Women’s Aid, the IOPC and the NPCC launch ‘Make Yourself Heard’ campaign this National Stalking Awareness Week
Monday 8th April 2019
This National Stalking Awareness Week, we’re working with the Independent Office for Police Conduct and the National Police Chiefs’ Council on the ‘Make Yourself Heard’ campaign to raise awareness about how to safely dial 999 when it is too dangerous for you to speak.
Two in five survivors supported by domestic abuse services in 2017/18 experience stalking and harassment from their partner or ex-partner.
A 999 call to the police can be a matter of life or death. Yet for some women it is too dangerous for them to speak to the police for fear that their abuser will carry out their threats to hurt or even kill them if they do so.
Kerry Power was one such woman who was too frightened to speak to the police but dialled 999 because she desperately needed help.
Kerry made a silent 999 call when her abusive ex-partner broke into her home. But Kerry did not know about the Silent Solution system that you need to use to alert the police that it is a genuine call. Therefore the police did not respond. Kerry was found dead the next day. Her abusive ex-partner had strangled her to death.
A silent 999 call on its own will not bring police assistance. By using the Silent Solution system, you can make a 999 call without having to speak by listening and responding to the call handler by:
- or tapping the keys if you can
- and then pressing 55 when prompted by the automated Silent Solution system
This will alert the police that it is a genuine 999 call and will help notify the police that you need urgent help.
Lisa Johnson, Manager of Direct Services at Women’s Aid, said:
“For survivors of domestic abuse calling the police might be too dangerous. Many abusers will threaten to hurt or even kill them if they try to speak out about the abuse. This means that for far too long many women have not been able to access the emergency support they so desperately need from the police.
“For a long time we have been encouraging survivors to use the Silent Solution system to make a silent 999 call if they feel it would be dangerous for them to speak to the call operator. That’s why we are pleased to work with the IOPC to help raise awareness of the system so that survivors can call 999 without putting themselves at further risk and prevent further lives, like that of Kerry Power, from being taken.”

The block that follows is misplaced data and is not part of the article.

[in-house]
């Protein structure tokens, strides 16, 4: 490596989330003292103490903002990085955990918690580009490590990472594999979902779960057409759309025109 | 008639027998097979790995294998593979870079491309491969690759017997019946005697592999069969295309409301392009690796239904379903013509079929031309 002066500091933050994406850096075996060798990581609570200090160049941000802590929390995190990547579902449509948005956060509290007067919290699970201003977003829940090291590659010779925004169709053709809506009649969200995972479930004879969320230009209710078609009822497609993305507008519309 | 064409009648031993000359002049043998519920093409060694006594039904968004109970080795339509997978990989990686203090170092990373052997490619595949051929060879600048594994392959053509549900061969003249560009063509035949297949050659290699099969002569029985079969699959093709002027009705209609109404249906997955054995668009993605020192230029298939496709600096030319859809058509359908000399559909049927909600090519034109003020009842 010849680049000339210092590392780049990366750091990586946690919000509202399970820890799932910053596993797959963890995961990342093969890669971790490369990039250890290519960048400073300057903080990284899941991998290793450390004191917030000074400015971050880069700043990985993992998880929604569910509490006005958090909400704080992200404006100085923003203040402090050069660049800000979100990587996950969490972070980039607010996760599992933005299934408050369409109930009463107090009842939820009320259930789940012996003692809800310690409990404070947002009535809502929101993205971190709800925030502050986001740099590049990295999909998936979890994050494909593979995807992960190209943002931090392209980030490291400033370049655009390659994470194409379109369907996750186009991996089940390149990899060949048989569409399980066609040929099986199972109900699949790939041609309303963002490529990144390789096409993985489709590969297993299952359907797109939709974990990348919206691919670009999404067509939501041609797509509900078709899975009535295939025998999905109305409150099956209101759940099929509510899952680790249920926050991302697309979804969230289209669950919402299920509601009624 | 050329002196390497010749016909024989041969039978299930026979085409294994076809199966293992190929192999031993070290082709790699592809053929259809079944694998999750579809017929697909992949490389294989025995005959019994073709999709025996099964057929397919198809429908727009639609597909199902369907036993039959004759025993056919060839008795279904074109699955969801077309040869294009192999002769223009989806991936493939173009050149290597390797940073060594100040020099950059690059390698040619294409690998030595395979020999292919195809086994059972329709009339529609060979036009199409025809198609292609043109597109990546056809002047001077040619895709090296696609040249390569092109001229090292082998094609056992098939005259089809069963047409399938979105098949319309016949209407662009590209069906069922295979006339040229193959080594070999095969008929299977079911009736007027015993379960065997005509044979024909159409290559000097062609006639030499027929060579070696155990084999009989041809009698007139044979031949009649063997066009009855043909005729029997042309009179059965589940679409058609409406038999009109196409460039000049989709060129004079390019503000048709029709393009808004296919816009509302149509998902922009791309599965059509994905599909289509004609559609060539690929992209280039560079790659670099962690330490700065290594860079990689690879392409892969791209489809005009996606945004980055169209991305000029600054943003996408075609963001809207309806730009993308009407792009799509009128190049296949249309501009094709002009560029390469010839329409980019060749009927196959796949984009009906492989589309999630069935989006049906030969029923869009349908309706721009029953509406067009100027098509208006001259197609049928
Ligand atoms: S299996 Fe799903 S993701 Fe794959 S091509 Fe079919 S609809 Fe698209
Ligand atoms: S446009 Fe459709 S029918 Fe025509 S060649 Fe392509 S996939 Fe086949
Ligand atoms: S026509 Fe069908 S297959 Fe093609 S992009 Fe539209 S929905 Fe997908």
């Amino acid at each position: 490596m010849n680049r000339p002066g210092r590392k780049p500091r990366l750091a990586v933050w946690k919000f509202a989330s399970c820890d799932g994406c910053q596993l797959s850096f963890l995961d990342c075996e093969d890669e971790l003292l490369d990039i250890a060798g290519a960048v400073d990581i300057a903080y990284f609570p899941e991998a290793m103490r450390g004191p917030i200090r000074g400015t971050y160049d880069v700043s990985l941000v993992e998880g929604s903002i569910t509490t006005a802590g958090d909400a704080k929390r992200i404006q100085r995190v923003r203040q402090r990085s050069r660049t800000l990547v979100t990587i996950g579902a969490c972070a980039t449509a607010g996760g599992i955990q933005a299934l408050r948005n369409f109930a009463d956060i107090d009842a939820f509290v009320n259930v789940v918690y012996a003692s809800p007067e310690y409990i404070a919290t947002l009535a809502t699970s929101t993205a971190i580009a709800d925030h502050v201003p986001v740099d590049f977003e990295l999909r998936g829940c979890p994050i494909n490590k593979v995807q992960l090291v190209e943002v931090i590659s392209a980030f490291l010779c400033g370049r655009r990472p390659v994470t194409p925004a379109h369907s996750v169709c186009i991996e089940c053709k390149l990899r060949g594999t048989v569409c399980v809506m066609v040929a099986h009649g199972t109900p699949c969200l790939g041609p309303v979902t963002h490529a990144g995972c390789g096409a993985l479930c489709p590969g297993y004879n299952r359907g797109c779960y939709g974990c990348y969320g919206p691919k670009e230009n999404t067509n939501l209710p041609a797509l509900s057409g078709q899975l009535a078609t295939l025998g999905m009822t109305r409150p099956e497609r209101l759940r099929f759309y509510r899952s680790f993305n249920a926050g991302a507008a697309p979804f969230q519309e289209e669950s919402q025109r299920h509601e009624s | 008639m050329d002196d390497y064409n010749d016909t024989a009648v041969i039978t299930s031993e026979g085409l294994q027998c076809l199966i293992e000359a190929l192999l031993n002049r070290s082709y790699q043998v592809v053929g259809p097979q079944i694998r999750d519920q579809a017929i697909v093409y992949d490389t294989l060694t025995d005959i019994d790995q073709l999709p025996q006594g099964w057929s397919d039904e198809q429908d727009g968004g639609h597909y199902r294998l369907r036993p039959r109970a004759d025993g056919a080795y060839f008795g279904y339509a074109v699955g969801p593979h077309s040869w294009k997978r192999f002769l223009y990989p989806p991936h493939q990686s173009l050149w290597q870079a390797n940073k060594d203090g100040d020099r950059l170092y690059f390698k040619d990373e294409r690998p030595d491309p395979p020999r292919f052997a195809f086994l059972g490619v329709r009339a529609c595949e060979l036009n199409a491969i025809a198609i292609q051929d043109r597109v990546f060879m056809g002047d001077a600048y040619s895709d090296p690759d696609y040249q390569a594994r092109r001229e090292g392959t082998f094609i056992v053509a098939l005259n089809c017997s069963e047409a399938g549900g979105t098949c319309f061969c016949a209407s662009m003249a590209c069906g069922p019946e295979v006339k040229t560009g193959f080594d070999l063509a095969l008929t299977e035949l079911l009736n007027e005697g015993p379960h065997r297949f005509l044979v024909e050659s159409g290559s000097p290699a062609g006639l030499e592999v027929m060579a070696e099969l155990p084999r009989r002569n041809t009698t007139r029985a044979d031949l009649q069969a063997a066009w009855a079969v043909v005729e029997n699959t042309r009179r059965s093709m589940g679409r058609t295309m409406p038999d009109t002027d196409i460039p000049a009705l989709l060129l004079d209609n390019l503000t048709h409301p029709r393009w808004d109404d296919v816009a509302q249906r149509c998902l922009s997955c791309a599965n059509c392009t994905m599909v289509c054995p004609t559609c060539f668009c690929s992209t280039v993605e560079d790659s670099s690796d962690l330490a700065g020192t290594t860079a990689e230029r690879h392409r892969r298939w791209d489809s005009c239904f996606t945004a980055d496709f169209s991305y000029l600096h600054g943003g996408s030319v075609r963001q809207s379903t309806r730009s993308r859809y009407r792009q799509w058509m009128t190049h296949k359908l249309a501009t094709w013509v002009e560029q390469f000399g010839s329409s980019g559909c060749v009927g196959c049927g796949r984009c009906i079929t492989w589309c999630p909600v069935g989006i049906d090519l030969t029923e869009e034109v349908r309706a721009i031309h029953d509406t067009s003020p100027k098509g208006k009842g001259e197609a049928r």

Catrin Evans, IOPC Regional Director,said:
“It is always best to actually speak to a police call handler if you can, even if by whispering, but if you are putting yourself or someone else in danger by making a sound, there is something you can do.
“Make yourself heard by coughing, tapping the handset or once prompted by the automated system, by pressing 55.
“We found from our investigation into police contact with Kerry that there is a lack of public awareness of the Silent Solution system and are keen to share this important information as widely as possible. It could potentially save a life.”
Kerry Power’s family said:
“Happy, fun-loving and considerate are all words you could use to describe Kerry, however the one thing everybody would mention first would be that she was the consummate mum.
“After a split from her son’s dad and a tough few years, things were on the up, Kerry was back to her old self and was looking forward. Unfortunately this was all brought to an end by the brutal actions of her ex-partner in December 2013.
“After weeks of stalking and inappropriate behaviour, he broke into Kerry’s house with a key he had previously had cut, unable to accept her decision to end their relationship. As things escalated Kerry became worried for the safety of herself and her son, who was asleep upstairs and called 999.
“Although she was not able to speak for the fear of alerting the intruder to her actions, she followed the advice given by a police officer during an earlier visit; that she could call and not speak, as the police held her details they would be alerted and attend.
“Unbeknown to Kerry, this was fiction and nobody came…… a short while after the call, she was strangled.”
ACC Alan Todd, the National Police Chiefs’ Council’s lead for contact management, said:
“It is one of the fundamental roles of police to help people in an emergency.
“The police service receives 12 million 999 calls each year and a small, but important number need to use the ‘Silent Solution’. Messages guide you throughout the process and used properly, it is simple, straightforward and helps us….to help you. So, in the words of the campaign….Make yourself Heard.”
Join us this Stalking Awareness Week to raise awareness about how survivors can make themselves heard and safely dial 999 by sharing our graphic with the hashtag #MakeYourselfHeard. It could save lives.
If you are worried that your partner, or that of a friend or family member, is controlling and abusive, you can contact the Freephone 24-hour National Domestic Violence Helpline, run in partnership between Women’s Aid and Refuge, on 0808 2000 247 or visit www.womensaid.org.uk.
For more information, please contact the Women’s Aid press office: 020 7566 2511 / [email protected]